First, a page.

Kleppa’s instruments helped simplify difficult measurements
Ole Kleppa, who escaped the Nazi occupation of Norway during World War II and later became a leading authority in the study of metals, ceramics and minerals at high temperatures, died Sunday, May 27, at University Medical Center in Lubbock, Texas. He was 87.
“It is truly one of the most important contributors to physical chemistry in the post-war era that has now passed away,” said Stein Julsrud, adjunct professor of materials technology at the Norwegian University of Science and Technology in Trondheim.
Kleppa, a Professor Emeritus in Chemistry and Geophysical Sciences, was a student at the Norwegian Technical University in Trondheim when Germany invaded Norway in 1940. He took part in resistance activities as a student government leader in occupied Norway. “But then it was getting a little bit too dicey, so there was a group of five or six who decided that they needed to get out of Norway,” said Kleppa’s daughter Abbie Lee Kleppa.
Equipped with buckets and backpacks to disguise themselves as berry-pickers, “they escaped over the mountains to Sweden” more than 50 miles away, she said. After the war, Kleppa learned from his aunt that he crossed the border on the very day that she had received a letter from the Gestapo seeking to question him.
As a scientist at Chicago, Kleppa developed instruments capable of making difficult laboratory measurements. He is especially known for the Kleppa calorimeter, an instrument that measures tiny amounts of heat as new materials form at high temperatures, said Susan Meschel, a Research Scientist and longtime collaborator at the University’s James Franck Institute.
Kleppa’s calorimeters determined how much energy is required for a particular compound, alloy or mineral to form. It was not the type of research that grabbed newspaper headlines. Nevertheless, his experimental results were much sought after by scientists and engineers working on marketplace applications and by theoreticians pursuing basic research that is driven purely by curiosity.
“Even now, I get requests: have you measured this? Please send me the data,” Meschel said.
Compounds and alloys that Kleppa studied have become widely used in the aviation industry and by physicists developing superconducting materials for advanced technological applications. One compound that Kleppa and Meschel studied, neodymium boride, will serve as a key alloy in a new “super battery.”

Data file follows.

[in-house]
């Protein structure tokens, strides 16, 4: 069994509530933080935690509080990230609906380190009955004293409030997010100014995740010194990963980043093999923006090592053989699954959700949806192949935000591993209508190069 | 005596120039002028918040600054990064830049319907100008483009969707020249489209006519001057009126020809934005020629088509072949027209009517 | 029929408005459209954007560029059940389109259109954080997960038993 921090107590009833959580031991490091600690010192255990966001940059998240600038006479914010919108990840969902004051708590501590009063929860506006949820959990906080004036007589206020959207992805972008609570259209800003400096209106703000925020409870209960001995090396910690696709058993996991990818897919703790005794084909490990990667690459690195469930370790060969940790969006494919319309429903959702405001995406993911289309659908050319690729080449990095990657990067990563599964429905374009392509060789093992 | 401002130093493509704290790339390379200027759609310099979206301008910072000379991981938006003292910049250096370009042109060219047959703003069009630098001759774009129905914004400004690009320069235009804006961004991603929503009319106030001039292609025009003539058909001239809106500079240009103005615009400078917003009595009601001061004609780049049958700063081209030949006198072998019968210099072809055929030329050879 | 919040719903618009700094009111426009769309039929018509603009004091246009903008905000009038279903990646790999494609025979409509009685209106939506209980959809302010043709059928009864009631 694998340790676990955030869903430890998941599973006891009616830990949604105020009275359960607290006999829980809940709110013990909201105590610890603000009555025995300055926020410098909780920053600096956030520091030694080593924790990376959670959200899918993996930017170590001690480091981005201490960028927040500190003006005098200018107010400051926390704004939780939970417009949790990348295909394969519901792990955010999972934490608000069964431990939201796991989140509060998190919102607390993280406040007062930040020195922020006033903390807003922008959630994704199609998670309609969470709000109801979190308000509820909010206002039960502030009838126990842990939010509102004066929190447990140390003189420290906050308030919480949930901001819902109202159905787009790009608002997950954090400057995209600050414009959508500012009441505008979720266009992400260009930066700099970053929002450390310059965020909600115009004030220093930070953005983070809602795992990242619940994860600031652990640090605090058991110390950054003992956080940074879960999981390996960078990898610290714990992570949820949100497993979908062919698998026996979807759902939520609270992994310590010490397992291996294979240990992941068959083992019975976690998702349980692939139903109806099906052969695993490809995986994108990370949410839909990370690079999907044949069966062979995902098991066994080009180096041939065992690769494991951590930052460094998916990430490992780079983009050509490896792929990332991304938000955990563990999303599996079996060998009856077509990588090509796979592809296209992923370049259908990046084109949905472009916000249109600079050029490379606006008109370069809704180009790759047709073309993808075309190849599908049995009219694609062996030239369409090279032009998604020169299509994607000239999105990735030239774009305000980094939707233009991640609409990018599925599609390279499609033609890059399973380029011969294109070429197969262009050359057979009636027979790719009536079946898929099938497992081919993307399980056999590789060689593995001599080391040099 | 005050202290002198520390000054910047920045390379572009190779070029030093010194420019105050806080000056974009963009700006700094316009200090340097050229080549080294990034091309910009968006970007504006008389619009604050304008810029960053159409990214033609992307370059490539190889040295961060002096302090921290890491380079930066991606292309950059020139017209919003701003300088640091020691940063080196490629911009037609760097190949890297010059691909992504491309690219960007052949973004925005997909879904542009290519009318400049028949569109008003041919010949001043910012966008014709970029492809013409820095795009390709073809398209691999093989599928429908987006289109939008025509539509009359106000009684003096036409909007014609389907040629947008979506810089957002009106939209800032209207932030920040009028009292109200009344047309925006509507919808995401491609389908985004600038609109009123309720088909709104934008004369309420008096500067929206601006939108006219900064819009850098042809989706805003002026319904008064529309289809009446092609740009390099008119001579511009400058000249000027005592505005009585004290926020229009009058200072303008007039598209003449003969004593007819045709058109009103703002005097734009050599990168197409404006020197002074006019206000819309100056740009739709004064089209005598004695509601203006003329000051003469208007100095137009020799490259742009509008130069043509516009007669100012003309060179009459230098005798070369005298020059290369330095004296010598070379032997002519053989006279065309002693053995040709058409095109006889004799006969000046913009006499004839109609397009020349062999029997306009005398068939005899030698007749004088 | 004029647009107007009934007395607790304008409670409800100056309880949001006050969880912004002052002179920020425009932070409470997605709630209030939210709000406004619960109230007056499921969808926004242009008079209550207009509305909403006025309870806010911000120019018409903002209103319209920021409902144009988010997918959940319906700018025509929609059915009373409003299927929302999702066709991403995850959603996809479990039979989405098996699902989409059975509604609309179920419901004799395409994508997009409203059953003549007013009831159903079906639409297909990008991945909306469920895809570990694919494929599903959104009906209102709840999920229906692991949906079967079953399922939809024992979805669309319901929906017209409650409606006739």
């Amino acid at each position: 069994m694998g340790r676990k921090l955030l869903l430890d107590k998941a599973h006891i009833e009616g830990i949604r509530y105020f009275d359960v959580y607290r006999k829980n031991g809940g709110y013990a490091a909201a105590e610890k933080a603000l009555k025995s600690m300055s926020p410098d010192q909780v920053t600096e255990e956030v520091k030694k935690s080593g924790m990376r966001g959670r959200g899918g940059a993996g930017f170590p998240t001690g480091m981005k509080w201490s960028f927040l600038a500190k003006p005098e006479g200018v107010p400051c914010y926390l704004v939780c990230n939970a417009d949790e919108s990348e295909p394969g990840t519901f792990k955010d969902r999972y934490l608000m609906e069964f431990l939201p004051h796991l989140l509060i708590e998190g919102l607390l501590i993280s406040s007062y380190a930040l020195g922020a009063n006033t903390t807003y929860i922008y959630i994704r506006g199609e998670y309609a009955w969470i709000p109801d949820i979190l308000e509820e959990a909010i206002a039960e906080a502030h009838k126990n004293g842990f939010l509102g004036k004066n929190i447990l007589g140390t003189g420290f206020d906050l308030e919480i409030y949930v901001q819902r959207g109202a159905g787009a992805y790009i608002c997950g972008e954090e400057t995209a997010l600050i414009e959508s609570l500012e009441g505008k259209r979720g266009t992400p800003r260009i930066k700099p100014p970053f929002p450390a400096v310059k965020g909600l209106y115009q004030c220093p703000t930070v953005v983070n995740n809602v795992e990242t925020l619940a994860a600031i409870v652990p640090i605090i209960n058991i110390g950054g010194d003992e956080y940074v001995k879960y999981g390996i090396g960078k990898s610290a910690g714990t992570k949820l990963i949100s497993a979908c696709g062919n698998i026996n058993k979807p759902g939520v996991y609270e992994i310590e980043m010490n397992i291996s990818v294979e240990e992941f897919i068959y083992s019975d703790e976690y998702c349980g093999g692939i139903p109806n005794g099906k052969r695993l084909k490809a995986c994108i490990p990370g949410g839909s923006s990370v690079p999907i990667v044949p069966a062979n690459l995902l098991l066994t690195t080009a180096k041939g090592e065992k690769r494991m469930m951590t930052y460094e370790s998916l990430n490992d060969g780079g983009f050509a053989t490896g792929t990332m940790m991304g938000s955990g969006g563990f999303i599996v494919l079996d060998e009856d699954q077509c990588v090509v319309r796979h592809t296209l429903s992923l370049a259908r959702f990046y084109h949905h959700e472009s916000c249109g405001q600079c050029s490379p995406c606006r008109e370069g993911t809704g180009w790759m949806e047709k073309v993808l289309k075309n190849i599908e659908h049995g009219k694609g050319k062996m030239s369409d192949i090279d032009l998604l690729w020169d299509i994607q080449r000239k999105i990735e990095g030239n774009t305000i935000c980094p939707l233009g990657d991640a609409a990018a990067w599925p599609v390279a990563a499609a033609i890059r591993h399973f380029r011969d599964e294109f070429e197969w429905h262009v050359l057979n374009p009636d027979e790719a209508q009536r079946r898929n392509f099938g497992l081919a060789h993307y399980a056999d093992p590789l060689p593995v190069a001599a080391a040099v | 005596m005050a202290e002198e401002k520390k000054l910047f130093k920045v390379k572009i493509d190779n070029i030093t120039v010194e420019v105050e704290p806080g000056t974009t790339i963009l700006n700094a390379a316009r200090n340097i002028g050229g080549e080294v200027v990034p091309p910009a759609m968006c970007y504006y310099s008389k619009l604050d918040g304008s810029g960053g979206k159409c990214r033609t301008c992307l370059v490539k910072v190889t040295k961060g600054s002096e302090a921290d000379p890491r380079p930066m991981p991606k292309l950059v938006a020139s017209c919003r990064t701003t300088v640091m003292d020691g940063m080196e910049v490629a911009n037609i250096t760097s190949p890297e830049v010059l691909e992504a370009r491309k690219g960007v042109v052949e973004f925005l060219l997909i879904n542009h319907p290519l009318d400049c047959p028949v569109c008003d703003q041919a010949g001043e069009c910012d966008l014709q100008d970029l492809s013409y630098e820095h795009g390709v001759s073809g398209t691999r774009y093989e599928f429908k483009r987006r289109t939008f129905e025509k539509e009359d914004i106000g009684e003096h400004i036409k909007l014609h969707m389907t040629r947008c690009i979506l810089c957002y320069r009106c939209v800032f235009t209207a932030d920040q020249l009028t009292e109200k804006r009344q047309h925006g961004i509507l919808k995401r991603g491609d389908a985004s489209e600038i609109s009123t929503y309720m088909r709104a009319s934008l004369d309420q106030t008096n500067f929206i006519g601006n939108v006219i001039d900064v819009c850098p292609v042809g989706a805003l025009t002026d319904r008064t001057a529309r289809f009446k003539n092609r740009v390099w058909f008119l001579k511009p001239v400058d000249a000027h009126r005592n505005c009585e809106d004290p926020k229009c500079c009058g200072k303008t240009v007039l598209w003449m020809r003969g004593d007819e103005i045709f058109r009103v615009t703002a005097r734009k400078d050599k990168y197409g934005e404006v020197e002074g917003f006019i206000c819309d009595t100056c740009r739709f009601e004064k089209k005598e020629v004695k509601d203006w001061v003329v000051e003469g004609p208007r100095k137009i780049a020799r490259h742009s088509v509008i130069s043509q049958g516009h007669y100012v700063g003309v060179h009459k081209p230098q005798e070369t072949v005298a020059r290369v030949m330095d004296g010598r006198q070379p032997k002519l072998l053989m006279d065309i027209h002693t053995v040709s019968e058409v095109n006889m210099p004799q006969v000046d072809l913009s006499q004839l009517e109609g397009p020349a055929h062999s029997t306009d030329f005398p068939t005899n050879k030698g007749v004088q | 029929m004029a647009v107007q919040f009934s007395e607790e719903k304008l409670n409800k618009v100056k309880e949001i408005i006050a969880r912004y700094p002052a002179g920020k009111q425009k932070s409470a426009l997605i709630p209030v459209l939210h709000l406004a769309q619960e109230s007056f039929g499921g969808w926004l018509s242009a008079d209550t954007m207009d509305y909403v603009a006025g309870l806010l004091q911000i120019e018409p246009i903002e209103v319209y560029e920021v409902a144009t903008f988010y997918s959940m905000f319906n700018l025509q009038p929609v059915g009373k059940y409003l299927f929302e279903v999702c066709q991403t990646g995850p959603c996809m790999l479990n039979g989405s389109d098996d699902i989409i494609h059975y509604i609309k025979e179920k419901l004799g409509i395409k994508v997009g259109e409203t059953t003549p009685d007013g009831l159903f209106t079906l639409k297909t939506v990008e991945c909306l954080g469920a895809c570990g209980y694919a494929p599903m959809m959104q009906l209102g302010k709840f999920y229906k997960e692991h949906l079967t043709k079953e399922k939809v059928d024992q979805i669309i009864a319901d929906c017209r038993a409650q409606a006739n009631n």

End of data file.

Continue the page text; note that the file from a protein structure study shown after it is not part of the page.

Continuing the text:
Materials developed in Kleppa’s laboratory and the chemical reactions he documented for a particular compound, also have found use in the nuclear reactor industry. Nuclear engineers are especially interested in controlling the formation of unwanted byproducts to increase the efficiency of nuclear reactors. “If they know the amount of energy that is required to make those byproducts, then they can change the conditions so that only some will form, or maybe none,” Meschel explained.
Meschel changed research specialties in order to work in Kleppa’s laboratory after receiving her Ph.D. in chemistry from Chicago in 1961.
“He was a wonderful supervisor, teacher and friend, and I respected him greatly,” Meschel said. “He always stood up for the underdog,” she said, whether it was for a faculty colleague or a student who found themselves in various predicaments.
Kleppa was born Feb. 4, 1920, in Oslo, Norway. He received his M.S. degree in chemical engineering in 1946 and his Ph.D. in 1956, from the Norwegian Technical University in Trondheim. He married Abbie Joy Stodder on June 26, 1948. Former residents of the Hyde Park neighborhood and Valparaiso, Ind., they moved to Lubbock last October.
The author of more than 350 scientific publications, Kleppa began working at the University in 1947 as a research fellow and instructor in the Institute for the Study of Metals, now called the James Franck Institute. He rose through the professorial ranks, attaining full professorship in 1962. Kleppa also served as Director of the James Franck Institute from 1971 to 1977. He retired as a Professor Emeritus in 1990.
Kleppa’s honors include the Huffman Memorial Award of the Calorimetry Conference and the Hume Rothery Award of the Minerals, Metals and Materials Society. In 2000, his colleagues held a symposium in honor of his 80th birthday at the annual Minerals, Metals and Materials Society meeting in Nashville, Tenn.
Kleppa’s wife, Abbie Joy Kleppa, two daughters, Karen Joy Kleppa, GolŒ Norway, and Abbie Lee Kleppa, three grandchildren and a sister survive him. Grandson Karl Haraldsson will open a new chapter for the family at Chicago this autumn, when he will enroll as a first-year student. Haraldsson is the son of Abbie Lee Kleppa, a 1977 graduate of the University’s Laboratory Schools, and Haraldur Karlsson, who received his Ph.D. in Geophysical Sciences from the University in 1988.
The James Franck Institute will have a day of programs commemorating Kleppa’s life and work on Wednesday, Oct. 3. A symposium, titled “The Future of Calorimetry” will be held from 8:30 a.m. to 1 p.m. in the James Franck Institute, 5640 S. Ellis Ave., Room 480. There will be a memorial service in Bond Chapel at 3 p.m., with a reception following the service. Those who wish to attend should contact Rosemary Garrison, email@example.com.